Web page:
Omniscient Point Of View

As with third person limited point of view, in Omniscient Point Of View there’s a disembodied narrator who’s telling the story, and the characters’ actions are described by saying he, she and they.

The difference is that the reader is in all the characters’ heads all the time, and knows what they’re all thinking at any given time. (The word omniscient literally means all-knowing, and that’s exactly what it is.)

An example might make this clearer:

John laughed hollowly. “You’re joking,” he said, wondering how on earth he would ever get over this.

Veronica shook her head slowly. Her heart was breaking at having to tell him this news.

John stood up and banged his fist against the wall, hard, once, but that did nothing to disperse the fury coursing through him. He still couldn’t believe it. “I’ll have to leave now,” he said, thinking that he couldn’t bear to stay there another moment.

Veronica nodded slowly. He was upset now, but she knew he’d get over it.

You see the way we knew what both characters were thinking, even within the same scene?

I imagine this POV having the “camera” floating around the ceiling somewhere – able to see all, even into everybody’s thoughts.

The one advantage of it is that there’s a lot more knowledge for the reader. They, too, are all-knowing.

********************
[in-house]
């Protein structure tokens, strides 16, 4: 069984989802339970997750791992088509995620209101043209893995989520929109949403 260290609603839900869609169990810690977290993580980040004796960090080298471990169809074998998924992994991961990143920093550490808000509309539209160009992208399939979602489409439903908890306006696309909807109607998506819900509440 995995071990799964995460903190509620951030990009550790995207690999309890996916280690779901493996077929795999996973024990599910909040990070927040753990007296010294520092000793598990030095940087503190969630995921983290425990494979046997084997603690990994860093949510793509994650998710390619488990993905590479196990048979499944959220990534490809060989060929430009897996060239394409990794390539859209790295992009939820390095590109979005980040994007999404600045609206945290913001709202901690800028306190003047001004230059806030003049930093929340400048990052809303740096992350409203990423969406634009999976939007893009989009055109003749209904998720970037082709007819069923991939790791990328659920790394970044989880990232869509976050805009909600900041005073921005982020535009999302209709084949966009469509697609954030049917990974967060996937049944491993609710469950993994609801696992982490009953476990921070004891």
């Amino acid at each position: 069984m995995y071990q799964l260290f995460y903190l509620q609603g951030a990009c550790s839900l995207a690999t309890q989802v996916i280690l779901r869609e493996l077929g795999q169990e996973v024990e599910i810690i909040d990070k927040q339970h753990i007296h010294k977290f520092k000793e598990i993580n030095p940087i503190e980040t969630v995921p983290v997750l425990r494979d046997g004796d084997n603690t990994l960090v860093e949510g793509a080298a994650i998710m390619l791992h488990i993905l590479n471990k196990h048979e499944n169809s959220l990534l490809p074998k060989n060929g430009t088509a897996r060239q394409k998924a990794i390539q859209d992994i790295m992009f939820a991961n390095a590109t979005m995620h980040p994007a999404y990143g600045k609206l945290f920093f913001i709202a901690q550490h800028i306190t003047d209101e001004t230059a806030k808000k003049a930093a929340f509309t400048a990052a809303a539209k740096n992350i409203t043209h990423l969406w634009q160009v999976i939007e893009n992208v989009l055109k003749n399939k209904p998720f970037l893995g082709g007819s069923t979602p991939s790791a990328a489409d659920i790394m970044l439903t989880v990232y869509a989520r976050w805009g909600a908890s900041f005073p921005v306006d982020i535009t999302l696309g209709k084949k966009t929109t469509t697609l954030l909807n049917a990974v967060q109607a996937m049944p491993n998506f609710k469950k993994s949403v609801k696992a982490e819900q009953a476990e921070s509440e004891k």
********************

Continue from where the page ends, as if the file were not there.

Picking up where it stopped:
There are two big disadvantages, however:

The first is that the reader has a broad view, not an intimate one. He or she can’t identify particularly with any specific character. There’s a big danger of losing the reader’s interest as they just won’t care what happens because they’re not feeling empathy with any specific character.

The second disadvantage is that it can be very jarring and disconcerting, particularly if you start off in one person’s thoughts, and suddenly announce what another character is thinking. This knocks the reader out of their reading trance – which is absolutely not a good thing.

Now, many writers use omniscient point of view, including very respected writers such as Gabriel García Márquez, so who am I to say?

The fact, however, is that I don’t like it at all. I find it hard to read novels using this POV, and indeed won’t read them unless there’s a compelling reason – I’d never read one for pleasure.

I know, too, from writers’ forums, that I’m not alone in this opinion.

And so I think I’m safe in saying that no agent or publisher ever turned down a novel for not being written in omniscient point of view. No reader rejected a book on that basis.

Third Person Limited Point of View is not going to offend anybody, and allows you as much flexibility as Omniscient, and I strongly recommend you use that POV in preference to omniscient.